Dunleavy cuts on 'lower priority' agriculture inspections affect local farms
Gov. Mike Dunleavy’s cuts to the Division of Agriculture could impact farmers’ abilities to get their produce into big box stores.
He vetoed $1.2 million and 17 full-time positions from the division. Dunleavy listed agriculture inspections as a “lower priority” program that was cut.
Gold Nugget Farms in the Butte was going to have its state audit on Monday but that never happened.
“A lot of the stores and the wholesalers are requiring that,” said owner Paula Giauque. “It is a voluntary program, but if you want to sell to the big box store and wholesalers you have to have your audit done.”
Giauque has been farming since the 1970s. She said growing produce in Alaska isn’t the easiest job but she loves to work outside.
A moose munching the broccoli crop is just one issue the farm faces.
“A lot of the challenges are the weather, getting good help, marketing,” Giauque said.
Dunleavy’s cuts are another roadblock. Giauque said farmers pay for their own inspections.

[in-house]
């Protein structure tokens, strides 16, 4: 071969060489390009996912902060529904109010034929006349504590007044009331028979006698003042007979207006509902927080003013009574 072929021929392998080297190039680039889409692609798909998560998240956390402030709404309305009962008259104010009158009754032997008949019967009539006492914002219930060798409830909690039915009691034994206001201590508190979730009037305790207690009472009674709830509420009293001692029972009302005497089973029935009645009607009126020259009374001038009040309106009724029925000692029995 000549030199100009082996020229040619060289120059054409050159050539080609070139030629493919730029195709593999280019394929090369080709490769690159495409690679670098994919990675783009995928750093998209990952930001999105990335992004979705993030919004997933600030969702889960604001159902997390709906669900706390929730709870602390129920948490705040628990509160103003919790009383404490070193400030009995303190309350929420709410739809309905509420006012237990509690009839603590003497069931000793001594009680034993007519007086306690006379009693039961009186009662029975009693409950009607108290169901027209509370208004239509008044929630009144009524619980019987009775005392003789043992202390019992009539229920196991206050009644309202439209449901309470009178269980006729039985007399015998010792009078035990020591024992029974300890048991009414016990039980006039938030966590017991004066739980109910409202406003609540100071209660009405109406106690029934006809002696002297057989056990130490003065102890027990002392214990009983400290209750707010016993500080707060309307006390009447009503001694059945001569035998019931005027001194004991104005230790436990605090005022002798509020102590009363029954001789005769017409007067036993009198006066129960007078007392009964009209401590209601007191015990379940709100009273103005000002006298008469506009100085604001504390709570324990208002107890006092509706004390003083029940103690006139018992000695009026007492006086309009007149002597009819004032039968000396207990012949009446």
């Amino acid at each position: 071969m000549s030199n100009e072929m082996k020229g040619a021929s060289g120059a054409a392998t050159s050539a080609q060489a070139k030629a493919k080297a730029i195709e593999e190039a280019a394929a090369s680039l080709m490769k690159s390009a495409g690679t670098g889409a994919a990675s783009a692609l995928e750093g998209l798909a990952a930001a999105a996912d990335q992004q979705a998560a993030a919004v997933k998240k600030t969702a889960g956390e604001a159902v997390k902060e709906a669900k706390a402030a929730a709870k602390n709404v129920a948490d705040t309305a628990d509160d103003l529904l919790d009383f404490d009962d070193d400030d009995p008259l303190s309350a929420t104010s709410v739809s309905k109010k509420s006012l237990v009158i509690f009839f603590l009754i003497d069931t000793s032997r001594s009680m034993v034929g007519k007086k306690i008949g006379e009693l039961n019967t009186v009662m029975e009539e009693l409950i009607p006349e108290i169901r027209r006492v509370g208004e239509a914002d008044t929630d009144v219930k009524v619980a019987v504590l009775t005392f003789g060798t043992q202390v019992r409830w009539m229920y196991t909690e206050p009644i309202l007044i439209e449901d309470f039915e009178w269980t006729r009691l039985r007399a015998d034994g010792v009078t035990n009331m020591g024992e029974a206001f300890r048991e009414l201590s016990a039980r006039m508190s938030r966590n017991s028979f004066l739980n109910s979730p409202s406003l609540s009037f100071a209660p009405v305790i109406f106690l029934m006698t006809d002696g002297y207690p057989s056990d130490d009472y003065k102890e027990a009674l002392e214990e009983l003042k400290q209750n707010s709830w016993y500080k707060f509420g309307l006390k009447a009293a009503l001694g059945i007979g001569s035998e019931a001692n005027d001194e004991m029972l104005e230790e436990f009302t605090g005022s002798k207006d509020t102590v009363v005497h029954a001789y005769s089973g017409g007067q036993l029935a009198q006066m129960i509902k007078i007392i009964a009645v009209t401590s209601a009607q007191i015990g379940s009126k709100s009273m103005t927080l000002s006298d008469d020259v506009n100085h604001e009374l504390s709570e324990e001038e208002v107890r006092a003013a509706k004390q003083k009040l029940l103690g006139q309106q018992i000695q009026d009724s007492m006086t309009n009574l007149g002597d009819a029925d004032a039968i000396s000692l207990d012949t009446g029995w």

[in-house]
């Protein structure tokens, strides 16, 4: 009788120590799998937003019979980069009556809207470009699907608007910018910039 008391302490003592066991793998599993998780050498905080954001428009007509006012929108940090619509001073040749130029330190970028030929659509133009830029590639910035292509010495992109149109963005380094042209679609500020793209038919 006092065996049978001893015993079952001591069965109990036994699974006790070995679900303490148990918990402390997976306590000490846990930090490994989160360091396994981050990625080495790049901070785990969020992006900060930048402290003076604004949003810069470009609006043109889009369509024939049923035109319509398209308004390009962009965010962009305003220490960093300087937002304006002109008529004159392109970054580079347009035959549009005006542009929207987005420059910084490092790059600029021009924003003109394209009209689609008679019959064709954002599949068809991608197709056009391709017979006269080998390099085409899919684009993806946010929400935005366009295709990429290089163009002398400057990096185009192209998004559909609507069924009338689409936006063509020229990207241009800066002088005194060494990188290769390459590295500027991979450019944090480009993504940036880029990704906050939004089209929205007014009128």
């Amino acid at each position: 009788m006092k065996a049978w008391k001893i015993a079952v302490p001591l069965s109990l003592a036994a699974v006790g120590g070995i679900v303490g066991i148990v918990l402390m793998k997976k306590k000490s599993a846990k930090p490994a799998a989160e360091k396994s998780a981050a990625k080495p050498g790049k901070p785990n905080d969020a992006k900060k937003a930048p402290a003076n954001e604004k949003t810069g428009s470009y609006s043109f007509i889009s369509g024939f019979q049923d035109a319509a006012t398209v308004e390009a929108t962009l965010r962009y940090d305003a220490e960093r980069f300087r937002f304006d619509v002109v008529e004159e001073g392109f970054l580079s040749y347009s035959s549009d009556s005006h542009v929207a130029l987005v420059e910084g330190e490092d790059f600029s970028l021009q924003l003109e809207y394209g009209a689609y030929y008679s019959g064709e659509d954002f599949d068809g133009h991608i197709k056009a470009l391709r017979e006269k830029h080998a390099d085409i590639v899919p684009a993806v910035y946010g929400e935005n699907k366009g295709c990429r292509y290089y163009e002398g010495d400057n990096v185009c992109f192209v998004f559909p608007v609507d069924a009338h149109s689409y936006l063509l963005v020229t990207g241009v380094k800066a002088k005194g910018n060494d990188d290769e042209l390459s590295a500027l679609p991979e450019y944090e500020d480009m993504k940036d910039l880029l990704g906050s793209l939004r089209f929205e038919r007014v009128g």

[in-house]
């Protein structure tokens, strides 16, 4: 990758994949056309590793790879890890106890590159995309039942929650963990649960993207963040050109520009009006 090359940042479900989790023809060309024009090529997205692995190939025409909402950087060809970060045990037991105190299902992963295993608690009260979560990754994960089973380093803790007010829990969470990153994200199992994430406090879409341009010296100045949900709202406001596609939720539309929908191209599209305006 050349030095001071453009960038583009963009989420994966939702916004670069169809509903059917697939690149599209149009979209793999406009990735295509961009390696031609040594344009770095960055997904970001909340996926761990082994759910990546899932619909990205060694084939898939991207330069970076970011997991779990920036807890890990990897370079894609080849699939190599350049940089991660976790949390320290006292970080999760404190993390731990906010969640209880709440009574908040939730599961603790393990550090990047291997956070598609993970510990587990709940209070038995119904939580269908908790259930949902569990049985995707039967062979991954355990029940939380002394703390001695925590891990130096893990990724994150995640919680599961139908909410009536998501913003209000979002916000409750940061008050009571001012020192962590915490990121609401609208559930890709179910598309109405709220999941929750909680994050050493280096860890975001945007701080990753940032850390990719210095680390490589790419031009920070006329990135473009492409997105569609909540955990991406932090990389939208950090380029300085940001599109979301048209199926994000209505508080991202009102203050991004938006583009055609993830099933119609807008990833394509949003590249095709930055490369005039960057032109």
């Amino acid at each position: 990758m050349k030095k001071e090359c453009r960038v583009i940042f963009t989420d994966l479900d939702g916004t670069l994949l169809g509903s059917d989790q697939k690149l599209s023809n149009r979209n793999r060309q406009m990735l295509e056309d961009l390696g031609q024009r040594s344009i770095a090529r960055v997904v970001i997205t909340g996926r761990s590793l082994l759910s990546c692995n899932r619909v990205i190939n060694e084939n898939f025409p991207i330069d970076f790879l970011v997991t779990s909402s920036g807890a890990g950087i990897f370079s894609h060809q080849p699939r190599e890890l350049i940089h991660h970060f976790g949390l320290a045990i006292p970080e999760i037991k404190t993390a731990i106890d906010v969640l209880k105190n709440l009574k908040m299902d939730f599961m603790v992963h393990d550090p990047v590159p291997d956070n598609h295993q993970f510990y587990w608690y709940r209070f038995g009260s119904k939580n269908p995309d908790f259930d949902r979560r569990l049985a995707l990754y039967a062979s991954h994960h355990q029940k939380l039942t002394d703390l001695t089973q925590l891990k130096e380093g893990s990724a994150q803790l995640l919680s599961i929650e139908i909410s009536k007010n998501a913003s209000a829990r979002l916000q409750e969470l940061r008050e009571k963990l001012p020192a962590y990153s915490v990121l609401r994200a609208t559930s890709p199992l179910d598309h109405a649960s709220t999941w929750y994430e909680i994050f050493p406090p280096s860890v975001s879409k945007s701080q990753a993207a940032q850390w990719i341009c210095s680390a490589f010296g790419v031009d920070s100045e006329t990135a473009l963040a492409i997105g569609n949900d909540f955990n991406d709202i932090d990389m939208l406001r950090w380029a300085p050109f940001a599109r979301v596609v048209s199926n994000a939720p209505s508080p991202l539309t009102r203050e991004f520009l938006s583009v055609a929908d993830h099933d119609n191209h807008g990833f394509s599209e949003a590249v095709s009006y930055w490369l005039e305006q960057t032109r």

The 3,600 pounds of broccoli they picked on Monday are still headed for stores. In the meantime, Gold Nugget is in a holding pattern waiting for its audit.
“We’re hoping they can iron out all the issues so we can get the inspection and don’t have to bring someone in from out of state,” she said.
Hiring an out-of-state inspector would cost more time and money and that’s not what farmers need during the height of the harvest season.
KTVA has reached out to the Department of Natural Resources office several times over the past month but has not received a response.
The Division of Agriculture Director said he’s working with the Dunleavy administration to help staff understand the importance of the programs that were cut.
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